It gives new meaning to the phrase “feed the kitty”
There are only two things certain in life, as the saying goes, and a byproduct of one of them requires nonprofit organizations to file paperwork with the IRS. So now that the deceptively named Humane Society of the United States (HSUS) has submitted its "Form 990" for 2008, we thought it was time to take a close look. The tax filing itself is a bit more detailed than ones in the past, thanks to some new IRS rules. And more detail equals a clearer picture of exactly what HSUS is doing -- and what it's not doing -- with all its money.
HSUS reported spending almost $20 million on “campaigns, legislation, and litigation”—enough to worry any livestock farmer or hunter looking to keep their chosen lifestyle alive. The group collected over $86 million in contributions, and spent more than $24 million on fundraising, including $4 million on professional fundraisers. Think about it: 28¢ of every dollar contributed to HSUS goes back out the door to raise more money. HSUS even paid a single “lockbox” company more than $4.2 million to count and process its cash hauls. We won’t comment on that company’s curious ALF initials (for Arizona Lockbox & Fulfillment).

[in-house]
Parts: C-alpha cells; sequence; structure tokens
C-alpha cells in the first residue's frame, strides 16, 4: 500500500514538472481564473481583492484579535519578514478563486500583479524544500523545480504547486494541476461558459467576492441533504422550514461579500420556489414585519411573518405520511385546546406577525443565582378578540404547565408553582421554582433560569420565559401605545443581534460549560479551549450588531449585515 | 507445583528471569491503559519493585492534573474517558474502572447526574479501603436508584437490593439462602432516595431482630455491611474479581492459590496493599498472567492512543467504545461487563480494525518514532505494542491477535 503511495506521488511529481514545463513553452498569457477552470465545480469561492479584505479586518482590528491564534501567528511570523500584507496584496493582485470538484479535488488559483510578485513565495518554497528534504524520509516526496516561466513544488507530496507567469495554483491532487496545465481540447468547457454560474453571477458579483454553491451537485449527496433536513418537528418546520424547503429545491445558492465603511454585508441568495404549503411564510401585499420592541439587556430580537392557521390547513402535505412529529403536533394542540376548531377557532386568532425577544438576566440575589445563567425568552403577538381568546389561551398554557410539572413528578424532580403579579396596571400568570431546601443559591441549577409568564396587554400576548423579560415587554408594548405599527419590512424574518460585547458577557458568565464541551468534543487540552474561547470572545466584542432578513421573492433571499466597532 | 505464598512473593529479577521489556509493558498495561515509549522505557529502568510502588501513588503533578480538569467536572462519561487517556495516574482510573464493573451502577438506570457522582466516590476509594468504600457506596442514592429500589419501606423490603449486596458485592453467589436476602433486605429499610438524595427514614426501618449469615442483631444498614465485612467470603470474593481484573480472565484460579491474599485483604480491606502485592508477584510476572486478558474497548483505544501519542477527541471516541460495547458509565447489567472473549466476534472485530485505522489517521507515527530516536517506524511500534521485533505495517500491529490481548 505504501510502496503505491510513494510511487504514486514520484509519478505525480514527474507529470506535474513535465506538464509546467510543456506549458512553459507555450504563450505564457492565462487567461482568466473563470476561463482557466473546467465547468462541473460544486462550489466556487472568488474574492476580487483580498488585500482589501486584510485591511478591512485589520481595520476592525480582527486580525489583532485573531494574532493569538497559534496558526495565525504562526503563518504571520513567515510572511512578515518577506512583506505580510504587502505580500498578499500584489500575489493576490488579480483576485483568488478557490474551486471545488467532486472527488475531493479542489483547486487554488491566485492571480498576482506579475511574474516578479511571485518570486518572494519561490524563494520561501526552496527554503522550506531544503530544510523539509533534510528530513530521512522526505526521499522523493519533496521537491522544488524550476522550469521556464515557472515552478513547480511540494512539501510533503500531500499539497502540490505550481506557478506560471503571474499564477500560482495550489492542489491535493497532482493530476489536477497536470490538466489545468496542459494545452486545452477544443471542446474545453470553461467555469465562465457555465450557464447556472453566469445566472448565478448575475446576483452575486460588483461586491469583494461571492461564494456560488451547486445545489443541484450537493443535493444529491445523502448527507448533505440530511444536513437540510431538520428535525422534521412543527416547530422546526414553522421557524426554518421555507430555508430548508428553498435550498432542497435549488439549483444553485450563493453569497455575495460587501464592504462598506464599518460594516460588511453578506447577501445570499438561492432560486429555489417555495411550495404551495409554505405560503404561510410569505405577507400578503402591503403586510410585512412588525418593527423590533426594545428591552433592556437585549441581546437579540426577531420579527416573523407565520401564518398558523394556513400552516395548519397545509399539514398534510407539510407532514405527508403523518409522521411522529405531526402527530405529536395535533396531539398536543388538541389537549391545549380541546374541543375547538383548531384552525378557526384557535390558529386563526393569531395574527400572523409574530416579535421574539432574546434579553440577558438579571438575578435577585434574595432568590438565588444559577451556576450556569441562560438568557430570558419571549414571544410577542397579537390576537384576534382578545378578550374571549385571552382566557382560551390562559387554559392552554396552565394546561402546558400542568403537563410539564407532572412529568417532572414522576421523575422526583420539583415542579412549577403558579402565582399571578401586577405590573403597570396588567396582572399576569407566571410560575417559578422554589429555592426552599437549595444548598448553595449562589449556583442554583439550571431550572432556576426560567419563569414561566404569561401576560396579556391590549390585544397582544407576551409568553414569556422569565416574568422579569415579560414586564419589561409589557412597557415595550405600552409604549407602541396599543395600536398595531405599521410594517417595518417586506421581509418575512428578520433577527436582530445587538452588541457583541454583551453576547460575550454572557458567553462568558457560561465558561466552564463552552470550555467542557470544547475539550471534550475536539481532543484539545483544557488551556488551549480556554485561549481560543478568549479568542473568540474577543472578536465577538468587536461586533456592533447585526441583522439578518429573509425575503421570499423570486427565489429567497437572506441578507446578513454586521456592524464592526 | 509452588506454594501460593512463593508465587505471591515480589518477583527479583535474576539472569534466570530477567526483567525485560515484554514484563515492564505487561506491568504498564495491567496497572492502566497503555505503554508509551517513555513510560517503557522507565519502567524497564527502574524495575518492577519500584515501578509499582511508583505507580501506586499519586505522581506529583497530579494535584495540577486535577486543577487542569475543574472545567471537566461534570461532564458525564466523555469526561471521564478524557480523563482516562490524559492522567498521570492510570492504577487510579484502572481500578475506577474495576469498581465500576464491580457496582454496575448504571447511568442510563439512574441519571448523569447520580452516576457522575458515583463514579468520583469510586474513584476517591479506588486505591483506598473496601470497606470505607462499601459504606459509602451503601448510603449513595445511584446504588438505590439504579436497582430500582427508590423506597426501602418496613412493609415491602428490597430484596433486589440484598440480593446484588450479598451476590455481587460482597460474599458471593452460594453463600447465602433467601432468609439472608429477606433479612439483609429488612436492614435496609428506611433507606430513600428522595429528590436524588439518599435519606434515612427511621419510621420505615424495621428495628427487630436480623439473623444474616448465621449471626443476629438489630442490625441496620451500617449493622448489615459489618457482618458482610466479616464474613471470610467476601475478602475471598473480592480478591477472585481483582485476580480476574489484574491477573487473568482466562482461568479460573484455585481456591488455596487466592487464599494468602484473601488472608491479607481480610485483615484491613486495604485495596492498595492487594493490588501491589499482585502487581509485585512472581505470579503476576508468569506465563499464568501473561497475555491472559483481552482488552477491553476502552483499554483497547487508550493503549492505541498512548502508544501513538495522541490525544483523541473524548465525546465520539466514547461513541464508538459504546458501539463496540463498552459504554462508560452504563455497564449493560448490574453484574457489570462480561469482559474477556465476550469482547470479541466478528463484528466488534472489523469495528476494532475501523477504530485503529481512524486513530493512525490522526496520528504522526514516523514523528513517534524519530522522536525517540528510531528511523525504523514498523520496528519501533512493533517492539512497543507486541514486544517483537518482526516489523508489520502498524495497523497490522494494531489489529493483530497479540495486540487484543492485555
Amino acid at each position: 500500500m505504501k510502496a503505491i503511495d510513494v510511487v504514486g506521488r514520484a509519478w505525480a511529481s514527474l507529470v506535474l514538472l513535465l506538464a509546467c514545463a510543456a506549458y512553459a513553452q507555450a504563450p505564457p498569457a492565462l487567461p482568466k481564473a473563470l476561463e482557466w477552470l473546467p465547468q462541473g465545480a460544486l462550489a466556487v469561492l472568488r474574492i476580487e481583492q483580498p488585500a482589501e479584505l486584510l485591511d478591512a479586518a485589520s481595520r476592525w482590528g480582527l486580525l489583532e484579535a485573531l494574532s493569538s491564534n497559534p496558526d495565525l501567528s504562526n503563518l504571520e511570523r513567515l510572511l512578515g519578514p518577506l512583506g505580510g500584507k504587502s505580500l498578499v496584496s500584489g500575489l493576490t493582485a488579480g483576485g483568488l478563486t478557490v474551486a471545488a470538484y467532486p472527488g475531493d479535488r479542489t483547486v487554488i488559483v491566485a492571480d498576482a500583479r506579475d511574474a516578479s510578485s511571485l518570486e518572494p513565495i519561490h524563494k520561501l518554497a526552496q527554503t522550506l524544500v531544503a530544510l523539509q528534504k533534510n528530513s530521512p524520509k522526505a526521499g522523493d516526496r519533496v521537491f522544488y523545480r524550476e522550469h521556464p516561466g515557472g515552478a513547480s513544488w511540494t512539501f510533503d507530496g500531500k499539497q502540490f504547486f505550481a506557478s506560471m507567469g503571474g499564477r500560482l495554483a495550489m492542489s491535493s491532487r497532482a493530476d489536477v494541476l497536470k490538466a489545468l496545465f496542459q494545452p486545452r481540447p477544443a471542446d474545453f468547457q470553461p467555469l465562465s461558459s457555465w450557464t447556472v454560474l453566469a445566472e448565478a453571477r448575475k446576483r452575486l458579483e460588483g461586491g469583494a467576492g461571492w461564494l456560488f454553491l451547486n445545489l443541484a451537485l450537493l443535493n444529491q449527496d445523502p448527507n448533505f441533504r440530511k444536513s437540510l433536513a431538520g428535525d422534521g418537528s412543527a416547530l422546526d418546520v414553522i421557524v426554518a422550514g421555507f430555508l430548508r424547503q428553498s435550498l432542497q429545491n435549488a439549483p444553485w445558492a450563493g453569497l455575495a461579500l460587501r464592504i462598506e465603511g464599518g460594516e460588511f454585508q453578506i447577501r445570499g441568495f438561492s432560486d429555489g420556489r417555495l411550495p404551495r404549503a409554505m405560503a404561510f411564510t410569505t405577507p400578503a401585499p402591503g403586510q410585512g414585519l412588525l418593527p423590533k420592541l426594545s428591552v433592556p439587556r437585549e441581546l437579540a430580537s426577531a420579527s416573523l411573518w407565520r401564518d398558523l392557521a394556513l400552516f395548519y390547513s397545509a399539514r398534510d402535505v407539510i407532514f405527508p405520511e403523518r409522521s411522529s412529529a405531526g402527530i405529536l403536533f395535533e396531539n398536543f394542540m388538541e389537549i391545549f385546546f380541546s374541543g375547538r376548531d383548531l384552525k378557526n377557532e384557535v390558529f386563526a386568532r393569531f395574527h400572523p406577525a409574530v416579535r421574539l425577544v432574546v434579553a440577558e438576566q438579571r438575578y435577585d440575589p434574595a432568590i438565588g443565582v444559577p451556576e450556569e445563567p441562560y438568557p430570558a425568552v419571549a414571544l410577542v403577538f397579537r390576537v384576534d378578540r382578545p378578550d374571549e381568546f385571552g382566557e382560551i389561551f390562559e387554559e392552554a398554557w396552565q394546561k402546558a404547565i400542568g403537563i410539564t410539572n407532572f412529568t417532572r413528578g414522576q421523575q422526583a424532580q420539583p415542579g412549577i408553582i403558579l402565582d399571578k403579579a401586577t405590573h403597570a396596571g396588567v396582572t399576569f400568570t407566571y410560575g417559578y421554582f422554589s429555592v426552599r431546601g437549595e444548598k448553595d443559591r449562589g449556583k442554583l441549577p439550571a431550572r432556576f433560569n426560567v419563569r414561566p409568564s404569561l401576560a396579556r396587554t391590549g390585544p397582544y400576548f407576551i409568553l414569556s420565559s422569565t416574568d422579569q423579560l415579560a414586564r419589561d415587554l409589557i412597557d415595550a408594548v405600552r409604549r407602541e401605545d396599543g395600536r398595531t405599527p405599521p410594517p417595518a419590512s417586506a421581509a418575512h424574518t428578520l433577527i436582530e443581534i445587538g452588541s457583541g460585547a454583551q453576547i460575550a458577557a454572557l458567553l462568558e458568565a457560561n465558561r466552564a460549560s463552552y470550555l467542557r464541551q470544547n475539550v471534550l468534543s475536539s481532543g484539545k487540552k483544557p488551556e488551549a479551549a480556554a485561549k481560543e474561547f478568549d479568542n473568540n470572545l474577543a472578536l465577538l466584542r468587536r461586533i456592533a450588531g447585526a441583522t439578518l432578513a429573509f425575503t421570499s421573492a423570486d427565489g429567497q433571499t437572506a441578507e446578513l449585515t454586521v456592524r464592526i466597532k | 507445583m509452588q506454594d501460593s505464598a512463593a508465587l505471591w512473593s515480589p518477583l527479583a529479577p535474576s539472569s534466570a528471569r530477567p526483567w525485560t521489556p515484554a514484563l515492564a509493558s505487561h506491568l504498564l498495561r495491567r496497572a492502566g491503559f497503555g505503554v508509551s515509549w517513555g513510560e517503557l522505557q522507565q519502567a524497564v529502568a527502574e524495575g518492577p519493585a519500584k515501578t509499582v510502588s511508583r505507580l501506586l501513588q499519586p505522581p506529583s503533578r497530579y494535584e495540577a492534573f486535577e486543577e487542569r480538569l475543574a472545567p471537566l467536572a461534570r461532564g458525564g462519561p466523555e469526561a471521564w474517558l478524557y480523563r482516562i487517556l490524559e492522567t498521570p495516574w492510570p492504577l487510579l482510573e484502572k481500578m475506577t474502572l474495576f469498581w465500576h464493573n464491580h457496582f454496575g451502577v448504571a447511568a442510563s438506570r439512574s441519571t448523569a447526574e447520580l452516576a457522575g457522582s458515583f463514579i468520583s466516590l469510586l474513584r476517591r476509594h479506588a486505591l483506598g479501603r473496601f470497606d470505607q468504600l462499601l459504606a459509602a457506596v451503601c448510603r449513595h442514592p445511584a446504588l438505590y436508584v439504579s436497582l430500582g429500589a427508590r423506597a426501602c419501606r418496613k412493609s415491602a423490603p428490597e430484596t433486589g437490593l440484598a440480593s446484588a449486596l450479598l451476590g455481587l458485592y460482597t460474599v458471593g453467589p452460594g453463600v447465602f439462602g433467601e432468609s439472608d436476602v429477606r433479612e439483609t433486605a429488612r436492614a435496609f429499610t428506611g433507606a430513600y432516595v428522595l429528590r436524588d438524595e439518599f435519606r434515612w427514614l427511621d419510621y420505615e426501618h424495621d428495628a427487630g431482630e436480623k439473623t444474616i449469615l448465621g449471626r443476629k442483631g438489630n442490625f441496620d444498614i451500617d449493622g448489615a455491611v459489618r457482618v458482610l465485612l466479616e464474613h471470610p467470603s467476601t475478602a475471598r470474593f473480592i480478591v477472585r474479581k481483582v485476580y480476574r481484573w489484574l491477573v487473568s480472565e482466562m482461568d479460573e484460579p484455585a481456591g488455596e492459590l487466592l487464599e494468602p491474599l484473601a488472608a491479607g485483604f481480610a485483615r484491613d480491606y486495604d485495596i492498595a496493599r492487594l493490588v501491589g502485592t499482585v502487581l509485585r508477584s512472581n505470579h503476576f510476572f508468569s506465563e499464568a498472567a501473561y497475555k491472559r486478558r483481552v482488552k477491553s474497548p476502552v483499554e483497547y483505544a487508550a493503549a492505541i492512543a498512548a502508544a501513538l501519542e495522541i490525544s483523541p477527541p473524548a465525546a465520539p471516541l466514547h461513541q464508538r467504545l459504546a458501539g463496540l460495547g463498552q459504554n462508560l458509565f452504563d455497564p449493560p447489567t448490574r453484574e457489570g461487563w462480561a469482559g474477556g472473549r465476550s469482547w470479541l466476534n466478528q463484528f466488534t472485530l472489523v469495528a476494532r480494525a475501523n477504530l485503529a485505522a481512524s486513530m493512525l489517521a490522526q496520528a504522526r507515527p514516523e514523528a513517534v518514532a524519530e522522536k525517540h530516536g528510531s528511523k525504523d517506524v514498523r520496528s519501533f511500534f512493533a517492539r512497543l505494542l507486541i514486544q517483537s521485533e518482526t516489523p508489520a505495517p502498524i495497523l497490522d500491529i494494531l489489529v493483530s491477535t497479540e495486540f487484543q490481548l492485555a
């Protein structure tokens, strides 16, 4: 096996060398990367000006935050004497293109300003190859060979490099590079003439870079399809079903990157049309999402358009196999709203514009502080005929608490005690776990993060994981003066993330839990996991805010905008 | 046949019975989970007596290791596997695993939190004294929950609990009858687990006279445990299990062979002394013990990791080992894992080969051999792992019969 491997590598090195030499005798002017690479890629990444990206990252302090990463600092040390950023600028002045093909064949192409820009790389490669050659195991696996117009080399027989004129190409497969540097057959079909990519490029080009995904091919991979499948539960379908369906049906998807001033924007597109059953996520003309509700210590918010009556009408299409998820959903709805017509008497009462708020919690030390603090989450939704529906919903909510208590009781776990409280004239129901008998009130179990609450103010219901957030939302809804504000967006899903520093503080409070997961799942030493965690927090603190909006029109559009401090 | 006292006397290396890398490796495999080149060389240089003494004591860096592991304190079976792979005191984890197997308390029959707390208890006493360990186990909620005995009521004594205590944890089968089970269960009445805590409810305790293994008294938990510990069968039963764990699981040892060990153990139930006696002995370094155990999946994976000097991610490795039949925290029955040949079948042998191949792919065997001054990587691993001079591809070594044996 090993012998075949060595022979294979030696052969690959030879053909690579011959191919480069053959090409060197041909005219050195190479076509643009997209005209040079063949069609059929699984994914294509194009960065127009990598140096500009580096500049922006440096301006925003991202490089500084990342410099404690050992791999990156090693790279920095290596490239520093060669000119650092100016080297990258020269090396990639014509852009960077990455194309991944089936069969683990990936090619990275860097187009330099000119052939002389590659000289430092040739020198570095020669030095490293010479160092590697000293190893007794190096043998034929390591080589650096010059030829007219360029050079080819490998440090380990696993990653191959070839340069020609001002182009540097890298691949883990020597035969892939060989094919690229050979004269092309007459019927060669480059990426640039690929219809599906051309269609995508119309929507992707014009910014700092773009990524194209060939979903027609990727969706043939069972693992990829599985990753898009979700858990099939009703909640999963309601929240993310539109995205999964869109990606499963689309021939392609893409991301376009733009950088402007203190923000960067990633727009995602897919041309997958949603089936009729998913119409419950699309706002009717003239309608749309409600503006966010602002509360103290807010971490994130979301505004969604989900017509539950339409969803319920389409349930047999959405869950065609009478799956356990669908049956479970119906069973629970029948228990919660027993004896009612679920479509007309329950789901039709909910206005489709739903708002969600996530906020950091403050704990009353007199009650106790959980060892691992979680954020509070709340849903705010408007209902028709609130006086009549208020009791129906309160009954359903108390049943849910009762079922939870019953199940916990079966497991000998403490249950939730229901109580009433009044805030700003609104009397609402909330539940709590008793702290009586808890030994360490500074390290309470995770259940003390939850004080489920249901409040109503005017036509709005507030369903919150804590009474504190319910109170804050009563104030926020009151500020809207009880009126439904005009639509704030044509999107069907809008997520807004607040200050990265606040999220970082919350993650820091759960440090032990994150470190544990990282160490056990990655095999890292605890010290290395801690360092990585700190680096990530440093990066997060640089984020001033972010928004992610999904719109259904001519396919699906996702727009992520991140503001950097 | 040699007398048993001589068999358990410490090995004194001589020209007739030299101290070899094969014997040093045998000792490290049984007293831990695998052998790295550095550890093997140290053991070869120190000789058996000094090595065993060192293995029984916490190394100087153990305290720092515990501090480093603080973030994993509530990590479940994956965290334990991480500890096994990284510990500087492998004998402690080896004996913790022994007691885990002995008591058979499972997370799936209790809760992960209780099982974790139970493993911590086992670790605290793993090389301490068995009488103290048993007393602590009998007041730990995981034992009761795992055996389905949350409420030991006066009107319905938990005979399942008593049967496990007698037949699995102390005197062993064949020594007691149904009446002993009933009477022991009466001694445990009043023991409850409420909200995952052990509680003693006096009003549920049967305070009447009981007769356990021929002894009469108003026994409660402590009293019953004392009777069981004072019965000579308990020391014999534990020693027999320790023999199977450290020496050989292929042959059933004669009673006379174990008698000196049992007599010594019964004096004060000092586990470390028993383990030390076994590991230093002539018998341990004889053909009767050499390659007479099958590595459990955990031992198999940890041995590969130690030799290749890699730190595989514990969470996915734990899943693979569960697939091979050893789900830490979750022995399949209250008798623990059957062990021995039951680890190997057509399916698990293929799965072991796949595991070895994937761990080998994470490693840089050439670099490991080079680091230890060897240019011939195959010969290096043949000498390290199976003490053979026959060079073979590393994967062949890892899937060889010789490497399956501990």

The bottom-line is the same as it ever was: HSUS rakes in millions from unsuspecting Americans who may confuse the animal rights group with an unaffiliated local humane society. And with all this cash flying around, it’s no surprise that 41 HSUS employees made at least $100,000 last year. All told, HSUS paid out over $30.9 million in salaries, wages, and other employee compensation.
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